Tuesday, October 22, 2013

hiding in plain sight

Giant Walkingstick (Megaphasma dentricus)

And speaking of phantoms at Halloween. We were talking about phantoms weren't we? 

Few things thrill me like finding walkingsticks, insects in the order Phasmatodea, derived from the Greek "phasm" meaning phantom.


They indeed are phantoms, because they are darn hard to find. Their number one line of defense is blending in, camouflage by mimicking branches. On a tree or shrub they are impossibly impossible to see. But if you happen to find one splayed out on one of your car's tires. 

Viola! There it is!

Walkingsticks, and there are hundreds of species worldwide, are known for effectively replicating the forms of sticks and leaves. Some species have the ability to change color as their surroundings shift. A number of species perform a rocking motion where the body is swayed from side to side; this is thought to mimic the movement of leaves or twigs swaying in the breeze. Another method by which stick insects avoid predation and resemble twigs is by feigning death, where the insect enters a motionless state that can be maintained for a long period.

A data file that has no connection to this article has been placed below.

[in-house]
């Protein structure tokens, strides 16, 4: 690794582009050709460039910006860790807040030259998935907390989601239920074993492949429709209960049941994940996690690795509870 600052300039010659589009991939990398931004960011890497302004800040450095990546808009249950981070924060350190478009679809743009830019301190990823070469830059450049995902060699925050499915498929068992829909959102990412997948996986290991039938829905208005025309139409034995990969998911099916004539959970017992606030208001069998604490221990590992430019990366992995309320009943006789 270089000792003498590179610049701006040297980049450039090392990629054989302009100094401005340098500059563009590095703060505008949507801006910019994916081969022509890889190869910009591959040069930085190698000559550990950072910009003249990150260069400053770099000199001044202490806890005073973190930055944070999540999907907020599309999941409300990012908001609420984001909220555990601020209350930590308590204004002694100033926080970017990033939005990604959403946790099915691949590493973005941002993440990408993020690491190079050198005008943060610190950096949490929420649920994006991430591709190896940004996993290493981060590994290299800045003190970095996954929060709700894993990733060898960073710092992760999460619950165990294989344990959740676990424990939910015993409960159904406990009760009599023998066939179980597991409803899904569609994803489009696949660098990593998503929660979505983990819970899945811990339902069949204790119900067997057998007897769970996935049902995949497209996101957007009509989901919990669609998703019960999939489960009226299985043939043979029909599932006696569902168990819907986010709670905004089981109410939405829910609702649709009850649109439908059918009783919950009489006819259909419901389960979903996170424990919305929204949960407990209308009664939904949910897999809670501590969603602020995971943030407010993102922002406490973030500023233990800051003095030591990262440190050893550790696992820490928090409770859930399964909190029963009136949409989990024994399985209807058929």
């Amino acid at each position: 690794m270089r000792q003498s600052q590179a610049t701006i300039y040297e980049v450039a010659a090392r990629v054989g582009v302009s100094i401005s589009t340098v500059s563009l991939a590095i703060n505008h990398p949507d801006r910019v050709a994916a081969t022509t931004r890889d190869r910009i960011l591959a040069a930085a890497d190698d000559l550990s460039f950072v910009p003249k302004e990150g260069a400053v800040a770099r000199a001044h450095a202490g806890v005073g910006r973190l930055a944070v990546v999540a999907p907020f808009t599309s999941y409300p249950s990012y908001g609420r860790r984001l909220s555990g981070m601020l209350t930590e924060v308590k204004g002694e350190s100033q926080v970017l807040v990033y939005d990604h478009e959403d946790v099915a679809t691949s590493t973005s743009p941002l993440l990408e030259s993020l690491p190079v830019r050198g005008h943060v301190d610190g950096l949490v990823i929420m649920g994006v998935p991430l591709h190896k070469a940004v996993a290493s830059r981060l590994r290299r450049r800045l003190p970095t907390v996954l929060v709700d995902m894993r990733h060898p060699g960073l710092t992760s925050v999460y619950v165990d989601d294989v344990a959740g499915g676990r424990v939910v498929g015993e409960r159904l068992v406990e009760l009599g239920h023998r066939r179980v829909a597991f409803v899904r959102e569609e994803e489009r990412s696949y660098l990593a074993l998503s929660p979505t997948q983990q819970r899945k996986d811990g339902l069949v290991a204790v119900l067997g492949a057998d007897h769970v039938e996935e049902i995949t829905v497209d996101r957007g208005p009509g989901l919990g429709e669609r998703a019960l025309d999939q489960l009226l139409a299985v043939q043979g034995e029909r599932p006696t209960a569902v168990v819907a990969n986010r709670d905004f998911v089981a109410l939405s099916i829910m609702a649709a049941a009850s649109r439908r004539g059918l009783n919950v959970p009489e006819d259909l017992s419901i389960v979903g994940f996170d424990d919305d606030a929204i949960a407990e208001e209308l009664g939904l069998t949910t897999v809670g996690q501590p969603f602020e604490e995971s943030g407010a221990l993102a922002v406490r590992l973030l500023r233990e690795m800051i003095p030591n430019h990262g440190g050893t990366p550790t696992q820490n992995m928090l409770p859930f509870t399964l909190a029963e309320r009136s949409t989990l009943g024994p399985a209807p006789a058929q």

The one motionless on my tire was there for hours until I had to move it.

Walkingsticks are herbivores. They do not eat other insects. Most captive-reared species eat bramble leaves, privet, oak, ivy and rose.

In 1987, I spent one night on the island of Barbados in the Caribbean. (Why only one night in paradise? Long story.)

There walkingsticks are called God-Horses by the locals because it is believed that God often rides around the island hidden on the back of one, making him next to invisible.

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